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Amid signs that the U.S. new-vehicle market has stopped growing, July marked the industry’s strongest selling rate of the year.

Through July, sales were 1.1 percent ahead of last year’s record pace. But several forecasters have reduced their outlook for the remainder of 2016, and some automakers are starting to fight the stagnating market with more aggressive incentives.

“I think it’s an indication, in a plateauing market, that the major players are going to protect share,” Mark LaNeve, Ford Motor Co.’s vice president for U.S. marketing, sales and service, said last week. “It’s a more competitive market than we’ve experienced in the last five or six years.”

The Detroit 3 spent $655 more per vehicle on incentives last month than in July 2015, an 18 percent increase, according to Autodata. BMW’s incentive spending jumped $1,884, or 42 percent, and Volvo’s climbed $839, or 25 percent. The industry average rose $337 year-over-year, or 11 percent.

Industry sales rose just 0.5 percent in July. But that was enough to push the seasonally adjusted, annualized selling rate to 17.86 million, the highest since November.

General Motors offered discounts of up to 20 percent on many high- volume nameplates, including the Chevrolet Silverado pickup, in early July. The deals spurred a big influx of traffic at Edwards Chevrolet, which has two showrooms in Birmingham, Ala., pumping up sales more than 30 percent in the first eight days of the month.

“It was a huge spurt at the beginning, and then it was steady the rest of the month,” said Lee Edwards, president of Edwards Chevrolet, which marked its 100th anniversary last week. “In terms of pure pricing, it was probably some of the best deals that they’ve had in our 100 years.”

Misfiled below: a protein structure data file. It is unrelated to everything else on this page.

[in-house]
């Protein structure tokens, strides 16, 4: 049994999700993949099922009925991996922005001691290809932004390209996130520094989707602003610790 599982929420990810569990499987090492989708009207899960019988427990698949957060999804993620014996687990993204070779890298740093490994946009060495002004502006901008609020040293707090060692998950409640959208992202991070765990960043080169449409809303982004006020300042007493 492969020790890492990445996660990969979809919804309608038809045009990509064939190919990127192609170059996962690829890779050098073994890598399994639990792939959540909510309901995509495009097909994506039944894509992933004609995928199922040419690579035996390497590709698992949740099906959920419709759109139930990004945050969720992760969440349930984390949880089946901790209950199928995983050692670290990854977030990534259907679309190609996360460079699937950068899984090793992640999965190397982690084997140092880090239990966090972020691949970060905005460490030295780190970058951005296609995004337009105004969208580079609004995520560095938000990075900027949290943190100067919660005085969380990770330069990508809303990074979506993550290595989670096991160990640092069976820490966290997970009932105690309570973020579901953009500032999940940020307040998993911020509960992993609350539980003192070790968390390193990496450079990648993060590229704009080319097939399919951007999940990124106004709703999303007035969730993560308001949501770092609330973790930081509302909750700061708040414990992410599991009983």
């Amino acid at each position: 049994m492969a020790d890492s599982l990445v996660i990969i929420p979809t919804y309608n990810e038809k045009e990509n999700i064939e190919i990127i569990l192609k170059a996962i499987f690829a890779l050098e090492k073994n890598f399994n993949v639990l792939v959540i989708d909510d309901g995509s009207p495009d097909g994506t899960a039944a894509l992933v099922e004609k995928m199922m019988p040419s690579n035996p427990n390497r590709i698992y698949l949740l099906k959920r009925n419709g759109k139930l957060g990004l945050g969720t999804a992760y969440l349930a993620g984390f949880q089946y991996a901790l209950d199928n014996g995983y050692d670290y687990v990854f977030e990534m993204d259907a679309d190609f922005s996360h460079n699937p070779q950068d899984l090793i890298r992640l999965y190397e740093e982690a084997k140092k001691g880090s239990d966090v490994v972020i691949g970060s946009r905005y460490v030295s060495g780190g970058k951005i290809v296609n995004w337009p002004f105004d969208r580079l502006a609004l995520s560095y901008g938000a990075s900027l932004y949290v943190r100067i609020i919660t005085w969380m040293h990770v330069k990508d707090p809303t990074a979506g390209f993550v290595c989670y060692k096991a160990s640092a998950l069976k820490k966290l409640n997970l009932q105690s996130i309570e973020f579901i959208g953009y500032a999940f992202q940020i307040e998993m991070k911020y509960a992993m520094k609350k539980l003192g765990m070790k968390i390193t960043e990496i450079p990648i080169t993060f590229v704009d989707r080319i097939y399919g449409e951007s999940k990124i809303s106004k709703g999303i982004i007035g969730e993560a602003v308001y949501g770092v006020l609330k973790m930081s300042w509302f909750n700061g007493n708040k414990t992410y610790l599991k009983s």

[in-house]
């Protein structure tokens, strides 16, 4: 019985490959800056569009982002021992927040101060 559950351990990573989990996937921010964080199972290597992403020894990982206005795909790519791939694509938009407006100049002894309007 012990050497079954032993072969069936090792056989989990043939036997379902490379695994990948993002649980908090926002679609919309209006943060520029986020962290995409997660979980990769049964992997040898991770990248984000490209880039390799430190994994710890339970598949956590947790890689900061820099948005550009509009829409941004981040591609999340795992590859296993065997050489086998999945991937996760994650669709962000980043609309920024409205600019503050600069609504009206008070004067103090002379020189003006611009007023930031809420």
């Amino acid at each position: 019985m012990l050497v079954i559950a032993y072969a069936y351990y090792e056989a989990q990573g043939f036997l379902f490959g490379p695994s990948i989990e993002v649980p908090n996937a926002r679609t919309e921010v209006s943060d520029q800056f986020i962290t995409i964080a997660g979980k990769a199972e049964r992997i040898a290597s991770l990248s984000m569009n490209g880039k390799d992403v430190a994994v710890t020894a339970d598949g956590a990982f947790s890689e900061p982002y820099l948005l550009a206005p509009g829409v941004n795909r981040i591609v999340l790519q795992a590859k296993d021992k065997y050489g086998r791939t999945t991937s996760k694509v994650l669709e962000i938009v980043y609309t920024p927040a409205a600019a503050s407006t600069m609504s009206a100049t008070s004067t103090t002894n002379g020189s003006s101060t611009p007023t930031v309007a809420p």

Edwards said he was searching for a 1- or 2-year-old Chevy Tahoe for his daughter to drive at college, but the deals were so good that he was able to get her a new one for less. He said the market does appear to have reached its peak, but he’s not concerned.

“If we’re not there, we’re getting close,” he said. “After 2009, I will not complain about a market even off 10 percent where we are. A market like this that’s sustained is still a great market. I think we’ve still got at least two or three good years ahead.”

In seven months this year, automakers have sold nearly 10.2 million vehicles, nearly matching the industry’s full-year 2009 tally of 10.4 million. July was the fifth consecutive month in which sales topped 1.5 million units, marking only the third such streak in history, according to the Automotive News Data Center. (The others were in 2000 and 2005.) August, barring a decline of at least 4.9 percent, would be an unprecedented sixth month in a row at that volume.

“We seem to be having this plateau that we’re probably going to be stuck at for a while as opposed to falling off, which isn’t a bad thing when that plateau is above 17 million,” said Karl Brauer, senior director of insights with Kelley Blue Book.

“It’s not that they’re falling, they’re just not growing anymore. There’s still a fair amount of pent-up demand. There are still a lot of people out there who want a new car.”

He added: “In any year where more than 17 million new cars are sold, nobody in the industry is allowed to complain.”

Beyond the record — or near-record — volume, automakers and dealers are enjoying still-rising transaction prices. The average price jumped 3 percent from a year ago to $34,437, according to KBB data. While several luxury brands fell short of that gain, all four GM brands saw prices rise more than average, as did the Ford, Chrysler, Dodge and Toyota brands.

Even as consumers gravitate toward larger vehicles — light trucks accounted for 61 percent of July sales, up from 57 percent a year ago — incentives are rising faster for light trucks than for cars this year. Through July, incentives on full-size pickups from Chevy, Ford and Ram were more than $1,000 higher than in the first seven months of 2015. Yet sales of the Silverado and Ford F-series declined in July, and the Ram posted a gain of just 1.7 percent.

Still, full-size pickups were the second largest segment in July, behind only compact crossovers, whose sales rose 12 percent. Midsize cars, the U.S. industry’s largest segment in 2015, ranked fourth in July, after being eclipsed by compact cars.
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